Last Stop, Hanoi

Russell’s time in Vietnam (on this trip, at least) is rapidly drawing to a close.  Tomorrow he flies from Hanoi back to the States.

Hanoi conjures up interesting images for people who are in the 50-something age range.  We think of Jane Fonda, the “Hanoi Hilton,” and other Vietnam War images that are decades out of date.  Now, there is an honest-to-God Hanoi Hilton — that is, a hotel operated in Hanoi by the Hilton Corporation.  It is called the Hilton Hanoi Opera Hotel and boasts of being designated Vietnam’s top hotel for five years running.

The current Hanoi Hilton

The meaning of “Hanoi Hilton” is not the only thing that has changed in the 30-plus years since the pointless Vietnam War drew to a close.  The United States now has an embassy in Vietnam, and the embassy website speaks to how much the relationship has changed since the depressing images of overloaded helicopters taking off from the United States Embassy were seared into the American consciousness.  Today, the United States is Vietnam’s largest export market and third-largest overall trading partner;  in 2009 trade between the two countries exceeded $15 billion.  13,000 Vietnamese citizens study in the United States, and the U.S. recently commemorated 15 years of “normalized” relations with Vietnam.

What does this mean?  I think it means that Russell made a very good choice in his decision to select Vietnam as a place to visit, thanks to the generous Weitzel-Barber grant program.  It is a country in transition, where the “War Remnants Museum” in Ho Chi Minh City stands cheek-by-jowl with beachfront resorts and tailor shops creating handmade suits.  It is a land rapidly emerging from the shadow of a terrible war that will always evoke disturbing images among Vietnamese and Americans of a certain age — but it also is a testament to how time and effort can change strongly rooted perception.  For Russell, who never watched the flickering images of bloody combat on the CBS Evening News with Walter Cronkite, Vietnam will always be a place defined, for good or ill, largely by his weeks of travel during the summer of 2010.  He bears an accurate, first-hand perception of this exotic country half a world away; my understanding, on the other hand, is warped by out-of-date perceptions that no more reflect current reality than Laugh-In reflects current television programming.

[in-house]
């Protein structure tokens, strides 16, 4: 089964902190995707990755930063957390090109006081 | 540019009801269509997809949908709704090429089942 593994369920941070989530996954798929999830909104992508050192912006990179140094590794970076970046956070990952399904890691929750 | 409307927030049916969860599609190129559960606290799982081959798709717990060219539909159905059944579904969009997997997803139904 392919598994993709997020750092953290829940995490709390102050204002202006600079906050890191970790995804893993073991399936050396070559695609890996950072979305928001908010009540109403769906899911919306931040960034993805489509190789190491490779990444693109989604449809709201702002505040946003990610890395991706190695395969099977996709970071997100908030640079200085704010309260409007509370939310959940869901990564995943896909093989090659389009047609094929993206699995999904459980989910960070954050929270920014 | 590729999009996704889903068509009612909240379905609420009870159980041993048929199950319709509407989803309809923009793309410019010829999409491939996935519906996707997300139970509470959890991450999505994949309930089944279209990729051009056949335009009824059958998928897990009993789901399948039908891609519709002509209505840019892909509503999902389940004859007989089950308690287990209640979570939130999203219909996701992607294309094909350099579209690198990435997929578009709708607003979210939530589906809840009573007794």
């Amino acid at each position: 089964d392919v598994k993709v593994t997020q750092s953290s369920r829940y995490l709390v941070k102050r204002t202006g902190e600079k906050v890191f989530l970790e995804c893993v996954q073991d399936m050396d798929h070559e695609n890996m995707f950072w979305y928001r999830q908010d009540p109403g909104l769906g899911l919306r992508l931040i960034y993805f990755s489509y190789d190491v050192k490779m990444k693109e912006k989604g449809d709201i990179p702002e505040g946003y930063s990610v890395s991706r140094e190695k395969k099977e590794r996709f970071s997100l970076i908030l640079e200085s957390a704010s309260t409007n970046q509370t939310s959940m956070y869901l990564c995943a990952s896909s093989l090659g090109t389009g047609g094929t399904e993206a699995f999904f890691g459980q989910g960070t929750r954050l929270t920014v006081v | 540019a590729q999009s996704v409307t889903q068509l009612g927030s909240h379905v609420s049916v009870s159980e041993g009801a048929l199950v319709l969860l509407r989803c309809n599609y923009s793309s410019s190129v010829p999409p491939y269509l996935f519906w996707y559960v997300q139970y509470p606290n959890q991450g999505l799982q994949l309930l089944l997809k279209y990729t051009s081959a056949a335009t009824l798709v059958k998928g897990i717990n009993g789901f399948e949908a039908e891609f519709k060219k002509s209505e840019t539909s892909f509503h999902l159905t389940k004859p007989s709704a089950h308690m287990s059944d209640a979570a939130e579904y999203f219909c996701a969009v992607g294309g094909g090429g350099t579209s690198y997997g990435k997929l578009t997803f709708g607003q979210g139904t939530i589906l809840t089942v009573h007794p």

This is why travel, and having the essential first-hand experiences, is so important.  I am eager to see Russell and hear what he has to say about his weeks of travel in a foreign land.

Hotter Than Hue

Russell’s Vietnam expedition is winding down.  After leaving Hoi An — where he indeed bought one of the hand-tailored suits for which that town is well-known — he traveled to Hue.  He reports that Hue is an attractive city, but that the temperature seems to increase as he travels north.  The air is wet and humid and it is already brutally hot, so every degree of increased temperature makes the travel less pleasant.

Hue has an interesting history.  Centuries ago, it was the capital of a feudal dynasty, and the architecture from that period located within the city’s Citadel has made Hue a UNESCO World Heritage site.  Hue also features pagodas, mausoleums, and buildings from the French colonial period.  The city was located close to the border of North and South Vietnam and was the scene of intense fighting during the Vietnam War, including battles during the Tet Offensive in 1968.  Hue occupies both banks of the Perfume River (and you wonder whether that name is appropriate) and is one of the wettest cities in Vietnam, with average annual rainfall of 120 inches. July tends to be the driest, but hottest, month of the year.

Russell is now on his way to Hanoi, which will be his last stop on the trip.